Substance abuse among women is a problem that is getting bigger by the day in America. 6 million women are plagued with alcohol dependency in the United States, while 2.6 million women are suffering from some other kind of substance abuse problems, as stated by the National Center on Addiction and Substance Abuse. In addition, DUI arrests among women have increased by 30 percent between 1998 and 2007.
This new statistic may leave many wondering why some many women are so susceptible to becoming dependent on substances. So, why does alcohol seem to discriminate against women? First of all, women are generally smaller than men and have more fatty tissue than muscle tissue, proportionately. In addition, men’s bodies contain more of the enzymes that bread down alcohol. Women have an abundance of the hormone estrogen, which has been shown to slow down the metabolizing of alcohol within the body.
Alcohol Effects Women Differently
The 2012 Purdue Wellness Survey reported some interesting finds. 24.6 percent of women reported committing acts within the past 12 months that they later regretted. This statistic was only 20 percent among the men. In addition, 35.8 percent of women became nauseas while they were drinking as compared to 31.3 percent of men and 1.5 percent of women reported that they had been victims of sexual assault, as opposed to 0.6 men.
The message out there seems to be that drinking alcohol is a socially acceptable activity to take part in, along with TV commercials showing young beautiful women drinking and having a good time. Also, National Medical Health and Research Council recommend men drink no more than four standard drinks per day. If you think about it, this is a lot of alcohol to be considered normal consumption. There is also the fact the women tend to weigh less than men, and therefore become drunk more quickly. This could cause addiction to occur sooner as well as other alcohol related problems. So in the end, it seems that it is simply the physical make-up of females that causes them to be more affected by alcohol.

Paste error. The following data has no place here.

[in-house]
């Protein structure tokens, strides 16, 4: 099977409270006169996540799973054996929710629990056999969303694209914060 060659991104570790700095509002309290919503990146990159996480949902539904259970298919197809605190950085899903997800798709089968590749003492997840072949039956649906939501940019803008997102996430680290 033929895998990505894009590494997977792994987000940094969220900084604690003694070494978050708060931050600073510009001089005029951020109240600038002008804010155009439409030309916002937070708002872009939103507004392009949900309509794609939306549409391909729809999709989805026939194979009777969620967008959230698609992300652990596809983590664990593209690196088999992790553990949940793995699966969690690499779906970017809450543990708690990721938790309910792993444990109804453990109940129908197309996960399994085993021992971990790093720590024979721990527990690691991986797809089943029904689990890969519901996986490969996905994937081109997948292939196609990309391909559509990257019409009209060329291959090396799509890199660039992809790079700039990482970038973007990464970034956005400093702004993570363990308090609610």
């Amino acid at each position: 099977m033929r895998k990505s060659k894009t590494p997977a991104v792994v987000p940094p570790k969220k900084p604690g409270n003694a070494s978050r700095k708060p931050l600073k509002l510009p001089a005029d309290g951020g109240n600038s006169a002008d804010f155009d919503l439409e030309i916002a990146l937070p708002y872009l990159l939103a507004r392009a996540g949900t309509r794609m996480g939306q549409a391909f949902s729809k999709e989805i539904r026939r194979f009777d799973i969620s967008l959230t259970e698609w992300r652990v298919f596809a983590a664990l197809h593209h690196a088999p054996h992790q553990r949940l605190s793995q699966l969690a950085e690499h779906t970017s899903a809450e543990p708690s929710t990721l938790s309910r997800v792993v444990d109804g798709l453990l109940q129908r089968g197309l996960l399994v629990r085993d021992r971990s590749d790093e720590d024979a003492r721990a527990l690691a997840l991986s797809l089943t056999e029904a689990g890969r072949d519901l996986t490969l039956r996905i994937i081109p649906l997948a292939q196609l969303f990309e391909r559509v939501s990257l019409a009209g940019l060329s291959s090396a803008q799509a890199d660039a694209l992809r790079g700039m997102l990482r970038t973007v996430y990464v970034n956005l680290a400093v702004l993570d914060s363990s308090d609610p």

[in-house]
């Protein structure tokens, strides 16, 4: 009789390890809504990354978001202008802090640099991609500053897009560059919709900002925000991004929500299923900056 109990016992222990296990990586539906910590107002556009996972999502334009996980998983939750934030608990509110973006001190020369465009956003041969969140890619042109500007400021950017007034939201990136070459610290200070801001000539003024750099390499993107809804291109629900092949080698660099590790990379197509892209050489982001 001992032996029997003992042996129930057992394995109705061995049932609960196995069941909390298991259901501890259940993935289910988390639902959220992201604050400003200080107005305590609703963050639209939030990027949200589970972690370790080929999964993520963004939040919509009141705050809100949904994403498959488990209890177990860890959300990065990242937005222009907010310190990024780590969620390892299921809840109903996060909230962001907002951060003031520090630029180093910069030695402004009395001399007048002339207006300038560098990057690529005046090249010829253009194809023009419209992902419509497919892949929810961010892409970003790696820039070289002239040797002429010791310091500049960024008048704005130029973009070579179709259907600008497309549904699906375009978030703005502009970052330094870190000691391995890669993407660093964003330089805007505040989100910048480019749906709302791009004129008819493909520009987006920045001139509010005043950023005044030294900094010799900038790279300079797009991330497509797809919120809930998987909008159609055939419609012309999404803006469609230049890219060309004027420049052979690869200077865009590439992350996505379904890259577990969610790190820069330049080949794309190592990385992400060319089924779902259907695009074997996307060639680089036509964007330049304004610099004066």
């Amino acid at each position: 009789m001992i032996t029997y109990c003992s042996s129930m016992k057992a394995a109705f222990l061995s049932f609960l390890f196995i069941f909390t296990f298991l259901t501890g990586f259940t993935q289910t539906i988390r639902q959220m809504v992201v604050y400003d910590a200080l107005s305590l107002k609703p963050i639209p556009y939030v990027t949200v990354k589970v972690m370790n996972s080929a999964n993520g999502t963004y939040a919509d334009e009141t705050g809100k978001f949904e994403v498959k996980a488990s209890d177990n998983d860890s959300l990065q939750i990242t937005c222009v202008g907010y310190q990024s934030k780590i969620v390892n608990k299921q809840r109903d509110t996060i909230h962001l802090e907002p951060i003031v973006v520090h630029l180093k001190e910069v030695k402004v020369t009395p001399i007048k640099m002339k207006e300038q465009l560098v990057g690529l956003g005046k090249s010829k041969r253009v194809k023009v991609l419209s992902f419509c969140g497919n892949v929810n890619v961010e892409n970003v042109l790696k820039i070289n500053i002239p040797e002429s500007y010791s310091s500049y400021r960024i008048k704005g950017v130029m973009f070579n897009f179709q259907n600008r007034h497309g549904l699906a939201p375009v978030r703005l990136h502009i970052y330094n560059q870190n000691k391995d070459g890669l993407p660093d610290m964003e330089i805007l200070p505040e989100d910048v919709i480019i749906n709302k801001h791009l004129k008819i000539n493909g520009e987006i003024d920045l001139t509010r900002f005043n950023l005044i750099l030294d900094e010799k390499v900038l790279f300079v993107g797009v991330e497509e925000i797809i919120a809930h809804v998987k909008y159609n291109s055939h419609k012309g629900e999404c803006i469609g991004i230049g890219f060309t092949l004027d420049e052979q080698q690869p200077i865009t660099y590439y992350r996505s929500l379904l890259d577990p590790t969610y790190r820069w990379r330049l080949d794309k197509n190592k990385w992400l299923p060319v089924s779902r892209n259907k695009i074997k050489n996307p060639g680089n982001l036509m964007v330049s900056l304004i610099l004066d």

New ‘Wine’ Trend Encourages Drinking
Most people associate drinking addictions with hard liquor or even beer, while wine seems to be more “elegant” and acceptable to enjoy regularly. Wine is also labeled as a woman’s drink and many may not think it odd for a woman to have a glass at the end of a long day to unwind. This stereotype of wine allows many alcoholics to tell themselves that it is ok to continue the habit of drinking or to even deny that they have a problem at all.
If you find that you are drinking greater amounts of alcohol or drinking more frequently or even feel like you can’t survive the day without a drink, consider getting professional help, as these may be signs of dependency. Contact your local substance abuse treatment facility and they will point you in the right direction to become free from addiction.
Contact Narconon.org for more information.